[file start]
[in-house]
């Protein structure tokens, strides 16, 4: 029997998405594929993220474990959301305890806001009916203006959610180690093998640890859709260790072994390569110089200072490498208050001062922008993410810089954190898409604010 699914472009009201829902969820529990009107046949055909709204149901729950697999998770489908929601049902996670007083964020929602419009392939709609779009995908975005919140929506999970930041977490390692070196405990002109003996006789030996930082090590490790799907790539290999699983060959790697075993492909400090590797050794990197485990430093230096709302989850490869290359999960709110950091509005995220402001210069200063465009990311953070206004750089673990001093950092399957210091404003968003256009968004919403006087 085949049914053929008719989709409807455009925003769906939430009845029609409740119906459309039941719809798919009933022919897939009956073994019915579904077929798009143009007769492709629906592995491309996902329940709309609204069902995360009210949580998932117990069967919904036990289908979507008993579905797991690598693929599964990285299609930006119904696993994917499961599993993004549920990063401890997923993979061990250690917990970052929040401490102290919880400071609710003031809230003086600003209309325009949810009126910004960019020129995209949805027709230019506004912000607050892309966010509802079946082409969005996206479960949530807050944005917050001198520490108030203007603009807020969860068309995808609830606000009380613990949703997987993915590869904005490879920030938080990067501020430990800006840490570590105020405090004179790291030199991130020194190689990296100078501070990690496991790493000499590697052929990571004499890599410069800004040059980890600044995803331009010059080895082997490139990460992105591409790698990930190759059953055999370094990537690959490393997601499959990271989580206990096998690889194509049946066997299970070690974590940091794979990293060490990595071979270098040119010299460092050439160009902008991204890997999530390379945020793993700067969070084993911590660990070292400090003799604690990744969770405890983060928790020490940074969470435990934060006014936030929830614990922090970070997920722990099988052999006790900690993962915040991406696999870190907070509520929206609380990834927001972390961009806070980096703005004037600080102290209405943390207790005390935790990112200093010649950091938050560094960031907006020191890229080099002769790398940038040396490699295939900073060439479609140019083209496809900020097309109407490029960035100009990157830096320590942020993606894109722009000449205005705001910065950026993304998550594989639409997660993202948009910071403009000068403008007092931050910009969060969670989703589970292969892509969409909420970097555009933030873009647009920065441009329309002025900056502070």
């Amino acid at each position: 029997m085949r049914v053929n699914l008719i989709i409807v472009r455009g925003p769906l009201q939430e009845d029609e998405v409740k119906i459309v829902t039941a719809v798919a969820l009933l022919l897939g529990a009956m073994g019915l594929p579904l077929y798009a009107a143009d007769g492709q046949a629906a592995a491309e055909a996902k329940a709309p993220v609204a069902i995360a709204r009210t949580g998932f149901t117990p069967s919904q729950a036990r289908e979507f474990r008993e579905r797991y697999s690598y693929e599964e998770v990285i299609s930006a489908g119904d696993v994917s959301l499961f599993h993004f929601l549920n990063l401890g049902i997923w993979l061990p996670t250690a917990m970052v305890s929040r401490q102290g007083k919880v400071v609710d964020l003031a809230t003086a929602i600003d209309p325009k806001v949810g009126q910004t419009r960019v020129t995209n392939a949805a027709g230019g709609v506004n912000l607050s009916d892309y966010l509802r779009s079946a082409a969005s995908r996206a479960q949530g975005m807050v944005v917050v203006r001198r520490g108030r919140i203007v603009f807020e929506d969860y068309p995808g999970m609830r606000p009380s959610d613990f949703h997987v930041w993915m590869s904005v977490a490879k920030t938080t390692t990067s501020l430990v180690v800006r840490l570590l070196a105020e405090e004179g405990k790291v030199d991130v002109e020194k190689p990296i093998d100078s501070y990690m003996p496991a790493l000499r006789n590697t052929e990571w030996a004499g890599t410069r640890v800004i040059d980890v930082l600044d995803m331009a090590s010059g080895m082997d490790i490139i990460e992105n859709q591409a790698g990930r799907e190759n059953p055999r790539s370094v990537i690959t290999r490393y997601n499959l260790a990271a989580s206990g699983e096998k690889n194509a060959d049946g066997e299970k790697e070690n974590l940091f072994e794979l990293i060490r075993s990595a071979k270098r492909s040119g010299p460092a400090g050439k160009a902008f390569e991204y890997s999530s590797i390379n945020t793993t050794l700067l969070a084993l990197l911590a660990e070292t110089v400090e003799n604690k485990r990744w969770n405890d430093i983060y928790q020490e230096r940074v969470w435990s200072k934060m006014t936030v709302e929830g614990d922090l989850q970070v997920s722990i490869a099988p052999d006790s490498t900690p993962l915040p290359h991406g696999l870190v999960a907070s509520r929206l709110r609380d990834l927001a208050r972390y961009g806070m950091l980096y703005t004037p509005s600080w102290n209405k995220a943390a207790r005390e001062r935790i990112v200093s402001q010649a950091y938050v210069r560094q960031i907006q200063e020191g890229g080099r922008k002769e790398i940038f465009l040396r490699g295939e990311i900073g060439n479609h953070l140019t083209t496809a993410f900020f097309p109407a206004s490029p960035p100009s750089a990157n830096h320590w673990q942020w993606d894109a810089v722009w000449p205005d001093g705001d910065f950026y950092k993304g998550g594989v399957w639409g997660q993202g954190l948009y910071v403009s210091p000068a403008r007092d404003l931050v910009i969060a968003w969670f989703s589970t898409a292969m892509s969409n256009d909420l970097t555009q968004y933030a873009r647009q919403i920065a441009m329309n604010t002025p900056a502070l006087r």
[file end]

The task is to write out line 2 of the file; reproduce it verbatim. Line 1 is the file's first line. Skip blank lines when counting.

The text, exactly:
């Protein structure tokens, strides 16, 4: 029997998405594929993220474990959301305890806001009916203006959610180690093998640890859709260790072994390569110089200072490498208050001062922008993410810089954190898409604010 699914472009009201829902969820529990009107046949055909709204149901729950697999998770489908929601049902996670007083964020929602419009392939709609779009995908975005919140929506999970930041977490390692070196405990002109003996006789030996930082090590490790799907790539290999699983060959790697075993492909400090590797050794990197485990430093230096709302989850490869290359999960709110950091509005995220402001210069200063465009990311953070206004750089673990001093950092399957210091404003968003256009968004919403006087 085949049914053929008719989709409807455009925003769906939430009845029609409740119906459309039941719809798919009933022919897939009956073994019915579904077929798009143009007769492709629906592995491309996902329940709309609204069902995360009210949580998932117990069967919904036990289908979507008993579905797991690598693929599964990285299609930006119904696993994917499961599993993004549920990063401890997923993979061990250690917990970052929040401490102290919880400071609710003031809230003086600003209309325009949810009126910004960019020129995209949805027709230019506004912000607050892309966010509802079946082409969005996206479960949530807050944005917050001198520490108030203007603009807020969860068309995808609830606000009380613990949703997987993915590869904005490879920030938080990067501020430990800006840490570590105020405090004179790291030199991130020194190689990296100078501070990690496991790493000499590697052929990571004499890599410069800004040059980890600044995803331009010059080895082997490139990460992105591409790698990930190759059953055999370094990537690959490393997601499959990271989580206990096998690889194509049946066997299970070690974590940091794979990293060490990595071979270098040119010299460092050439160009902008991204890997999530390379945020793993700067969070084993911590660990070292400090003799604690990744969770405890983060928790020490940074969470435990934060006014936030929830614990922090970070997920722990099988052999006790900690993962915040991406696999870190907070509520929206609380990834927001972390961009806070980096703005004037600080102290209405943390207790005390935790990112200093010649950091938050560094960031907006020191890229080099002769790398940038040396490699295939900073060439479609140019083209496809900020097309109407490029960035100009990157830096320590942020993606894109722009000449205005705001910065950026993304998550594989639409997660993202948009910071403009000068403008007092931050910009969060969670989703589970292969892509969409909420970097555009933030873009647009920065441009329309002025900056502070």